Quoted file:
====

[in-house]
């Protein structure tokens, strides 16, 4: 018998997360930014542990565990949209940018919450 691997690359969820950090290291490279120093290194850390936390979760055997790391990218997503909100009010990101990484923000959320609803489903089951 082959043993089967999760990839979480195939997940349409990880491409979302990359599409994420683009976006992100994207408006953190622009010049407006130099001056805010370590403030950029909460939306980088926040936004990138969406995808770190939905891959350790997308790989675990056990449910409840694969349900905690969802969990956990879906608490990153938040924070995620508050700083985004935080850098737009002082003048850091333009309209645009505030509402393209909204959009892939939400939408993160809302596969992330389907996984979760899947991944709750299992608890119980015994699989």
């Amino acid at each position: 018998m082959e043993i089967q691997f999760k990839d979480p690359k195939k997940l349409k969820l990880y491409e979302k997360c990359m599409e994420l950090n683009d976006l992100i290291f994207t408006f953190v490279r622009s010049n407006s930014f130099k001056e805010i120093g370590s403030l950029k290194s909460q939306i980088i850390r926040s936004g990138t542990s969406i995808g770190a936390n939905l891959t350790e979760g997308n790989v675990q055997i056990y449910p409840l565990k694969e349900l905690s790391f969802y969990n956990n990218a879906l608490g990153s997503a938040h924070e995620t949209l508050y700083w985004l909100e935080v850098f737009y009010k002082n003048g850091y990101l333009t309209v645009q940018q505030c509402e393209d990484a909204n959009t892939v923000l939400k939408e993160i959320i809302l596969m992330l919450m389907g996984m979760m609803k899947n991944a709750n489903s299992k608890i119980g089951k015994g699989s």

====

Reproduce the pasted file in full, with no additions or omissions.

[in-house]
């Protein structure tokens, strides 16, 4: 018998997360930014542990565990949209940018919450 691997690359969820950090290291490279120093290194850390936390979760055997790391990218997503909100009010990101990484923000959320609803489903089951 082959043993089967999760990839979480195939997940349409990880491409979302990359599409994420683009976006992100994207408006953190622009010049407006130099001056805010370590403030950029909460939306980088926040936004990138969406995808770190939905891959350790997308790989675990056990449910409840694969349900905690969802969990956990879906608490990153938040924070995620508050700083985004935080850098737009002082003048850091333009309209645009505030509402393209909204959009892939939400939408993160809302596969992330389907996984979760899947991944709750299992608890119980015994699989």
């Amino acid at each position: 018998m082959e043993i089967q691997f999760k990839d979480p690359k195939k997940l349409k969820l990880y491409e979302k997360c990359m599409e994420l950090n683009d976006l992100i290291f994207t408006f953190v490279r622009s010049n407006s930014f130099k001056e805010i120093g370590s403030l950029k290194s909460q939306i980088i850390r926040s936004g990138t542990s969406i995808g770190a936390n939905l891959t350790e979760g997308n790989v675990q055997i056990y449910p409840l565990k694969e349900l905690s790391f969802y969990n956990n990218a879906l608490g990153s997503a938040h924070e995620t949209l508050y700083w985004l909100e935080v850098f737009y009010k002082n003048g850091y990101l333009t309209v645009q940018q505030c509402e393209d990484a909204n959009t892939v923000l939400k939408e993160i959320i809302l596969m992330l919450m389907g996984m979760m609803k899947n991944a709750n489903s299992k608890i119980g089951k015994g699989s």